Dear Chris: I purchased your system at Hamvention and wanted to know if you have a means of stacking another board on top of the base? Any advice?

Thanks again, John in Ohio.


Dear John in Ohio:

It’s relatively easy to build a two-layer/double-stack WorkBench.

The basic approach is:

  1. Use a WorkBench 1007 Base or 1010 Base as the foundation for the stack.
  2. Use a WorkBench 1107W Base for the upper layer/s.
  3. Space them out using 8-32 hex (female-female) standoffs of an appropriate length for your project. You will need four.
  4. Attach the hex standoffs using 8-32 truss-head machine screws.  You will need eight.

The key to success is using the right hex standoff.

While many options are available, I consider some things to be imperative and other things are highly recommended.

  • You must use a standoff threaded for either an 8-32 (Imperial) machine screw, or an M4 (metric) screw. These screws match the size of the hole in the secondary matrix in the WorkBench.
    • In the US, of course, the 8-32 is more readily available, both for the screws and the standoffs.
    • You don’t have to use a truss-head screw, but I strongly recommend it. The truss-head will spread the clamping force of the screw over a broader area on the Plexiglas of the WorkBench Base, minimizing the chances of cracking the plastic.
    • Optimal length of the screw is 1/2″ or 12mm.
  • There are different diameters of standoff. The same principle applies here: use the largest diameter you can fit into your design, to help spread the clamping load more broadly on the plastic of the WorkBench Base.
    • While you can certainly use round (tubular) standoffs instead of hex, I prefer the hex because they are easier to tighten.
    • My favorite diameter is a 3/8″ (across the flats); closest metric equivalent would be the 10mm. This always feels like the right balance to me.
    • When you tighten the screws into the standoffs, do not overtighten. This is especially important if you’re using a smaller-diameter standoff. Just hold the standoff between your fingers and gently tighten with the screwdriver.
    • If you are in a high-vibration situation such as with robotics, try using a bit of chemical threadlocker (Loctite brand or similar). I’d suggest using the medium-strength blue grade; higher-strength grades can be difficult or impossible to remove.
    • The remaining variable is the length of the standoff. While that depends on your project, the right answer is: Choose the shortest standoff that will just clear your installed components.”  This gives you the most rigid setup.
  • Finally, choose a material. I prefer aluminum: it’s usually the cheapest of all options, plenty strong, yet lightweight.  Unless you have a special requirement for brass, stainless steel or nylon, aluminum is the best bet.

You are now ready to venture into the wilderness of McMaster-Carr.  You can find standoffs in many other places, often cheaper, but I like McMaster because they have a consistent supply of high-quality components at reasonable prices. (We are not a McMaster-Carr affiliate. We make no money from this recommendation. )

If you use this link, you will find pages and pages of standoffs and no good way to filter them (Sorry!).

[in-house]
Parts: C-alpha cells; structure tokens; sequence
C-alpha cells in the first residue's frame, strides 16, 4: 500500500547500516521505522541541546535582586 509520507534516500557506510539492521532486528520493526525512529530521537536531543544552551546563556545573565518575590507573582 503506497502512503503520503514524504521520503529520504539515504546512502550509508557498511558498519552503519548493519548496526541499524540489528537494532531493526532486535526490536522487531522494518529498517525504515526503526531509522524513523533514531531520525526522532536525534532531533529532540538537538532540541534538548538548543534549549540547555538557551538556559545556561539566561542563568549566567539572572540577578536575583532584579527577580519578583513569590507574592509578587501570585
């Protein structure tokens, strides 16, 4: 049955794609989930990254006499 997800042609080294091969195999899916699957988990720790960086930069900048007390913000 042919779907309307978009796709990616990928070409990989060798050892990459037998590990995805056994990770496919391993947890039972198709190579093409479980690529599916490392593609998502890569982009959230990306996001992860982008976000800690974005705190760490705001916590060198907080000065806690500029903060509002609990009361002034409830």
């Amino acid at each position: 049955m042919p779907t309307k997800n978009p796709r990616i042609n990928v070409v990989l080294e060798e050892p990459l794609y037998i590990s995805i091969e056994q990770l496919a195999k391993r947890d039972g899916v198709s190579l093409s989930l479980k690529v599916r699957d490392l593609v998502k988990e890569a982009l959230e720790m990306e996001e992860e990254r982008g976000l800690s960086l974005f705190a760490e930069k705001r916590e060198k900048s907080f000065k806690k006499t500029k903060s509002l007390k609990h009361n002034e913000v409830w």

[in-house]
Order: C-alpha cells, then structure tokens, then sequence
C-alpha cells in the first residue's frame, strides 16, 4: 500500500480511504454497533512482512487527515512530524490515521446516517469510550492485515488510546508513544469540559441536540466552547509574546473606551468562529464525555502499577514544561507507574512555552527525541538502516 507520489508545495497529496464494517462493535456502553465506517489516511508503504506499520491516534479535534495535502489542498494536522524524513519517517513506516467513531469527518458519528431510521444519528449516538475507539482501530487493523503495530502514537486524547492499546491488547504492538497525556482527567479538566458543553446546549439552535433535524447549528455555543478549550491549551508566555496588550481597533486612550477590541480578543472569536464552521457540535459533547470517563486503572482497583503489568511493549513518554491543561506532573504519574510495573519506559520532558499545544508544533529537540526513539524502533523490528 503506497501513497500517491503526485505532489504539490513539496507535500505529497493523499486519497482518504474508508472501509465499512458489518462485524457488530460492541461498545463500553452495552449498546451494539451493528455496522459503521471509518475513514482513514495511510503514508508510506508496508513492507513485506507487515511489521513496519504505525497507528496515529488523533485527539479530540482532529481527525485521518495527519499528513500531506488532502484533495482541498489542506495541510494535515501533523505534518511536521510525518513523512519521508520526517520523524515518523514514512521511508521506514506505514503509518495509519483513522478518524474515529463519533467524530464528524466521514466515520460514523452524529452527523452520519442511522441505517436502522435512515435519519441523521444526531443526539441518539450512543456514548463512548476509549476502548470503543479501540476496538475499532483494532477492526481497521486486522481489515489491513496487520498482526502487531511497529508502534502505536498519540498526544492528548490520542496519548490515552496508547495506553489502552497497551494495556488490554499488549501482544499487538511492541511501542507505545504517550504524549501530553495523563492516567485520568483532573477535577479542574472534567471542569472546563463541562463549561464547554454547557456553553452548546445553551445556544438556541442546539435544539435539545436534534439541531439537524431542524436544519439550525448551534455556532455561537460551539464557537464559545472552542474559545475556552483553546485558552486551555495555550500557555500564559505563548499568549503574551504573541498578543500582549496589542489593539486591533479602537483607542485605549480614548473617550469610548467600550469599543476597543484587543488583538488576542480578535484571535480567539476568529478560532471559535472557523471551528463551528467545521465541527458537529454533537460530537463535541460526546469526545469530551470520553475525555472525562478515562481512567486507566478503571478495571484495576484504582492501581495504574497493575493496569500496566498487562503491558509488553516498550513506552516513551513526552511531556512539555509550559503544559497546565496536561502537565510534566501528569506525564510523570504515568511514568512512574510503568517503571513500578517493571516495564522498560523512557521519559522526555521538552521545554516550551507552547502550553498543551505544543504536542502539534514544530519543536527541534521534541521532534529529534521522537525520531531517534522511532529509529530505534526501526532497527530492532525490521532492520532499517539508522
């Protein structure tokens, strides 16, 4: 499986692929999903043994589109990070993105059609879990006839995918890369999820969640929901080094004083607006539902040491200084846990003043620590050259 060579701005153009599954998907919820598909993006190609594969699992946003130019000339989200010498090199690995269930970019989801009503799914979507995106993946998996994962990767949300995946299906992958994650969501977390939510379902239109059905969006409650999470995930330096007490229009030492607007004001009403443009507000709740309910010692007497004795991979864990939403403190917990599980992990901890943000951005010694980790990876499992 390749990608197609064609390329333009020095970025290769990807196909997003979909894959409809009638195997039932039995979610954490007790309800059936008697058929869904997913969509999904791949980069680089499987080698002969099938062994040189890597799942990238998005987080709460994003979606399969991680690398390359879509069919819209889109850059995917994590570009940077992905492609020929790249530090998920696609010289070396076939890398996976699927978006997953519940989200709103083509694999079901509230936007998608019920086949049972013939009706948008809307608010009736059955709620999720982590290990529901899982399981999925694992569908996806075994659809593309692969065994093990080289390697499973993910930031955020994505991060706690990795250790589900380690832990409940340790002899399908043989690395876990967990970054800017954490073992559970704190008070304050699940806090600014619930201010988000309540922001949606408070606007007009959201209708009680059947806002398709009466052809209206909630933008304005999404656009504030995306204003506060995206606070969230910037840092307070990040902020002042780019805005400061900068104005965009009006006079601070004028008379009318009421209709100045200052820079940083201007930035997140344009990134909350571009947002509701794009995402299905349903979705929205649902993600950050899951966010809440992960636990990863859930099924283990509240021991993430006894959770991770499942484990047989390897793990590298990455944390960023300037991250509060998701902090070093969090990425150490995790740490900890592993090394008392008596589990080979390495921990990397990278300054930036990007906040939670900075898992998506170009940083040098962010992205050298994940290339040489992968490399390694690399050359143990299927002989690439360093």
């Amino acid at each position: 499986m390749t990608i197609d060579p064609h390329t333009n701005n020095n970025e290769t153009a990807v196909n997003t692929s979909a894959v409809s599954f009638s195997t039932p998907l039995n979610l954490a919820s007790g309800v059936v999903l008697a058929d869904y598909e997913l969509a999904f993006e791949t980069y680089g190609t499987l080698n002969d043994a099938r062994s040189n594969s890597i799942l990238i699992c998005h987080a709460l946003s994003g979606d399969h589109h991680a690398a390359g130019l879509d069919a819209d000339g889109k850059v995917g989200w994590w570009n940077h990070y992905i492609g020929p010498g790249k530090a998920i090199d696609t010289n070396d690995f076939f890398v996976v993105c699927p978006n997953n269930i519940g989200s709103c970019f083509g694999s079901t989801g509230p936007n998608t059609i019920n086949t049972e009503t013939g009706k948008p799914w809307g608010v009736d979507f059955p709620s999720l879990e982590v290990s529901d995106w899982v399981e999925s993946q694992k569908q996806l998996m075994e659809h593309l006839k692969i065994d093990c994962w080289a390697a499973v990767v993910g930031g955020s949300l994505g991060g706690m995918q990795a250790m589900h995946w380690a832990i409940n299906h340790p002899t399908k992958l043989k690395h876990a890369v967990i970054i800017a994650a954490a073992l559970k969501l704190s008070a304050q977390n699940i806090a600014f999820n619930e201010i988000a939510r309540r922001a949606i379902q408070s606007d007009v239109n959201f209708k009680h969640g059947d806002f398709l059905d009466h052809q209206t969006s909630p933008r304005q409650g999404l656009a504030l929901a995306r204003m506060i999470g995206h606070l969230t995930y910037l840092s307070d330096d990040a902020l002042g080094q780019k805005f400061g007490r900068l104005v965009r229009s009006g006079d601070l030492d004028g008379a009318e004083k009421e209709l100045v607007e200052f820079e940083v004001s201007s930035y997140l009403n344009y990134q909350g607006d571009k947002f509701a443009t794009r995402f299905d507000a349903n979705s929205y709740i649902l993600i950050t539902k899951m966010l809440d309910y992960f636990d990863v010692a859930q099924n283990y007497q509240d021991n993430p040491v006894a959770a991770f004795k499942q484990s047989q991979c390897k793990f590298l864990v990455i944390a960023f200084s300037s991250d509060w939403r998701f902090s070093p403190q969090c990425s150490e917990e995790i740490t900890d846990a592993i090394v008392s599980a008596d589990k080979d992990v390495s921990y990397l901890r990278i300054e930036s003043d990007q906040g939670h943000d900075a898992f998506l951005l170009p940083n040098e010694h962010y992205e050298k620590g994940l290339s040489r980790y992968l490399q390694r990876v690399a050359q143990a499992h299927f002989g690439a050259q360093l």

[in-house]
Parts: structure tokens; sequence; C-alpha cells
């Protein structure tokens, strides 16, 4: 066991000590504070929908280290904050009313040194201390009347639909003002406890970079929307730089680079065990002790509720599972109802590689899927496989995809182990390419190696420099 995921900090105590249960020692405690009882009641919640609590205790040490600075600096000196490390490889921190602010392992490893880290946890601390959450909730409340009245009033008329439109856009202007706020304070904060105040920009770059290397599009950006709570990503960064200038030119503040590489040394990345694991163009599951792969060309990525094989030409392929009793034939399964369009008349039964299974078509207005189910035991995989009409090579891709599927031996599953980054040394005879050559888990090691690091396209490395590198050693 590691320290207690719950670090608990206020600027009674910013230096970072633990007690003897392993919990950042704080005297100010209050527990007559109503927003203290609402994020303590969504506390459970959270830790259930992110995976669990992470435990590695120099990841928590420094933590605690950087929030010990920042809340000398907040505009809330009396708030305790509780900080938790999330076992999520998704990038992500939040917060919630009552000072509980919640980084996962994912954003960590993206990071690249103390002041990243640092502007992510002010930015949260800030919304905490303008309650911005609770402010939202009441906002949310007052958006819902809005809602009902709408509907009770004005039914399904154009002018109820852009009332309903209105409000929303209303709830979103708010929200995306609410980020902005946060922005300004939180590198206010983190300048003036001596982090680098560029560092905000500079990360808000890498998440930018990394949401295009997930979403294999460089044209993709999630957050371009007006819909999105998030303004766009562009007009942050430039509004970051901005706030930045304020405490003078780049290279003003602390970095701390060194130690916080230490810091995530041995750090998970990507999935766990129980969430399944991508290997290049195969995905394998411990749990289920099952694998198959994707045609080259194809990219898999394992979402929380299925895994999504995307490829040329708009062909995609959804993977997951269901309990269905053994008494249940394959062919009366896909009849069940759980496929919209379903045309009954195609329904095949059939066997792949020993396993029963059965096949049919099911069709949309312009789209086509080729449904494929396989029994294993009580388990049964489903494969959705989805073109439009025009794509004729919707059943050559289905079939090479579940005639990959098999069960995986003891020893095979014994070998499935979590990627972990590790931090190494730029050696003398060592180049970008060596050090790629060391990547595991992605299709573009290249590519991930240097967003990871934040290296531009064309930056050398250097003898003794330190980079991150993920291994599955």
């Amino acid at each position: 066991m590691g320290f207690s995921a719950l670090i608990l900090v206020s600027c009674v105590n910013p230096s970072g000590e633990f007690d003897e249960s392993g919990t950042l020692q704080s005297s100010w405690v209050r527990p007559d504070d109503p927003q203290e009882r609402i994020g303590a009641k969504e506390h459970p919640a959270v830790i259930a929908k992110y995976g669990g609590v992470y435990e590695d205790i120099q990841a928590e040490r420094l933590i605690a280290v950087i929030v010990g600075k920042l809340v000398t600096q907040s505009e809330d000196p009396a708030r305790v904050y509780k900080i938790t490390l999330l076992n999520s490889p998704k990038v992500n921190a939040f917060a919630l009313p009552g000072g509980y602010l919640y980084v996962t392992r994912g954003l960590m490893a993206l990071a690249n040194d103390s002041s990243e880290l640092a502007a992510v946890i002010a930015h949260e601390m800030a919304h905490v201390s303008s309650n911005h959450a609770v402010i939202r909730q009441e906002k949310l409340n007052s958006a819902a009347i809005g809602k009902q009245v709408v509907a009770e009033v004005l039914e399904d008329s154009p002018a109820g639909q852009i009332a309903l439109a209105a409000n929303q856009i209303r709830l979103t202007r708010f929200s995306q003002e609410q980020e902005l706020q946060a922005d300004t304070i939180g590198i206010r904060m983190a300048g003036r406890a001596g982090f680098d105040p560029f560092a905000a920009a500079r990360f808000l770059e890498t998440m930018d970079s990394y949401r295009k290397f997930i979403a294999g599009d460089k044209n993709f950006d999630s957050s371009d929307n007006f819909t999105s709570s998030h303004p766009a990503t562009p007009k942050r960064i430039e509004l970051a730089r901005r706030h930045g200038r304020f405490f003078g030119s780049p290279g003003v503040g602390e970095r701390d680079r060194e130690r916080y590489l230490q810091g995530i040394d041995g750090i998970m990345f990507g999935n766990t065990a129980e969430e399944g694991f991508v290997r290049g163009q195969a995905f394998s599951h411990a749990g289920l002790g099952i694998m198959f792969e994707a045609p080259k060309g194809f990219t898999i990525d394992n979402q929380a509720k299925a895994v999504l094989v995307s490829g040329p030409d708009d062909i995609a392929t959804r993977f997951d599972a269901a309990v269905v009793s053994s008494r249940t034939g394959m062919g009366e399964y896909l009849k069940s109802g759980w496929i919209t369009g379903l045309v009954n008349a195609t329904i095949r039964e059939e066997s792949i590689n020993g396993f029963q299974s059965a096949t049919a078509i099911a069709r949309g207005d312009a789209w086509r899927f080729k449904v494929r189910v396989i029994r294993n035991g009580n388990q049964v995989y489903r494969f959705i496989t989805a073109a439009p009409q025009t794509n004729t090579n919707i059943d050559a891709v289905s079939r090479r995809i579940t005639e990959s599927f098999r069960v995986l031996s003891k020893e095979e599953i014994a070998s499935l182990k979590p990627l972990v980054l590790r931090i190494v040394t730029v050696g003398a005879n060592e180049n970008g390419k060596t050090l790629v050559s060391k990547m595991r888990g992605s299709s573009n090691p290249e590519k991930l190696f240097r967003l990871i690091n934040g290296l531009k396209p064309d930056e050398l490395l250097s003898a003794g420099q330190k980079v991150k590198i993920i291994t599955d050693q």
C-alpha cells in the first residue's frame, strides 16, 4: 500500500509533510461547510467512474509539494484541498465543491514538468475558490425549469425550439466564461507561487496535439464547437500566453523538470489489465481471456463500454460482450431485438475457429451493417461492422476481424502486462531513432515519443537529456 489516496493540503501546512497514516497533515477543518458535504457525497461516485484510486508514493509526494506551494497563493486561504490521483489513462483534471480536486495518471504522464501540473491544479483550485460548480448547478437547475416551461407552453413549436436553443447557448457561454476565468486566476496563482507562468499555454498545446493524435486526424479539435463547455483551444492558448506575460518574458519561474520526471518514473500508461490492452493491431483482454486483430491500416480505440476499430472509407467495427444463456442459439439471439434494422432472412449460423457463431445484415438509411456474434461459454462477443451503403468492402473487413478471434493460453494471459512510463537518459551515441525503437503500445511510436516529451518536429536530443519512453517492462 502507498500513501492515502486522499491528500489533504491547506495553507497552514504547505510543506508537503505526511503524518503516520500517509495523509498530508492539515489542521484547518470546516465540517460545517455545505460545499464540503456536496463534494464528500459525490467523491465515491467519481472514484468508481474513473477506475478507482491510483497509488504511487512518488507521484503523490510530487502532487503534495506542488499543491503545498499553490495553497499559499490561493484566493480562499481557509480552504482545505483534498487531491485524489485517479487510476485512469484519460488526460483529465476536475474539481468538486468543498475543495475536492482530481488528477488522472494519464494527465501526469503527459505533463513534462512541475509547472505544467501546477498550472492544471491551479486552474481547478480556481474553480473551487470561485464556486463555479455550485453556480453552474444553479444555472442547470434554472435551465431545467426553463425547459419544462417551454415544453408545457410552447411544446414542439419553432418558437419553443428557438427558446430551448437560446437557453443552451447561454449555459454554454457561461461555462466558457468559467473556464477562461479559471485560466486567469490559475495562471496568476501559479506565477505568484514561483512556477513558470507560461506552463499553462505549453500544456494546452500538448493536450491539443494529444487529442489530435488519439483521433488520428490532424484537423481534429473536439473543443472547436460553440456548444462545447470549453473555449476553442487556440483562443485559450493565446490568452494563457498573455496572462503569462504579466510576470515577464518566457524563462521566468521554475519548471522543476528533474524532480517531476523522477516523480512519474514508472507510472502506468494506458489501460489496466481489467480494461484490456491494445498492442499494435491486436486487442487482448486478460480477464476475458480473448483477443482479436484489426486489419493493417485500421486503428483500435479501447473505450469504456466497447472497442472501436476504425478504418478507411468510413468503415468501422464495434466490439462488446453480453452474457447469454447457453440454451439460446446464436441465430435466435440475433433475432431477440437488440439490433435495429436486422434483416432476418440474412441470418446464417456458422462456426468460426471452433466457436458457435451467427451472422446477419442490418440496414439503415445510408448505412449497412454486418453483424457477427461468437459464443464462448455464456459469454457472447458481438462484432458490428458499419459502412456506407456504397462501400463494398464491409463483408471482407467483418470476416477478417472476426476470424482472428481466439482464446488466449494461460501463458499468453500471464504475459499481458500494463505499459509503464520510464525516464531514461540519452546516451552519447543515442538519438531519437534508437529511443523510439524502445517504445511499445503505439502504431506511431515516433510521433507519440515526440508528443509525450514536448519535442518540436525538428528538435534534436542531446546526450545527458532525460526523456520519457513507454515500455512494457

1. Scroll down to the aluminum
  2. Find the 3/8″ Hex Size section in the right-hand column.
  3. Choose a length; note that you can go all the way to a 6″ long standoff, but unless you really need that, go shorter.
  4. Make sure to choose the right thread size (8-32 or M4, if you’re going metric), put four into your cart, and off you go.

In addition to the standoffs, you will need eight truss-head machine screws. Be sure to match the thread size you chose for your standoffs. I get small quantities at my local Ace Hardware. They have a good selection and common hardware like an 8-32 truss-head screw is rarely out of stock.

Now, a couple of notes on the assembly:

  • The 1107W is a flat WorkBench Base (no folded legs) designed for use in a BUD Industries NEMA box.
    • It is slightly longer than the equivalent-size folded-leg Base, which is the 1007.
    • That means that when you stack them, the 1107W Base will be offset by one row of holes to one side or the other of the 1007 Base.
    • The only impact is that the Cover will not fit on a double-stack, but that was probably going to be iffy anyway due to the height of the components.
  • Note the markings on four of the holes in the corners of the secondary matrix (the small holes) on the 1107W.
    • These holes are inboard by one row from the left and right sides; they have a circle etched around them to indicate the best choice for standoff placement.
    • Place your standoffs in these holes.
    • The outermost holes in the secondary matrix of the 1107W are slightly larger diameter to adapt to the BUD Industries NEMA case. You can use them, but it’s better to use the marked holes.
  • To simplify things, work from the top down. First, attach the standoffs underneath the 1107W at the marked holes in the corners.
  • Then align the standoffs on the 1007 (or 1010), run the remaining four screws through from the bottom of the Base, and you are ready to deploy.

Of course, it goes without saying that attaching a second layer really restricts your access to the first, but you already knew that.

Keeping the standoffs attached to the 1107W Base means you can pop that off and set it on your desktop as you finish or adjust the lower layer.

Happy building!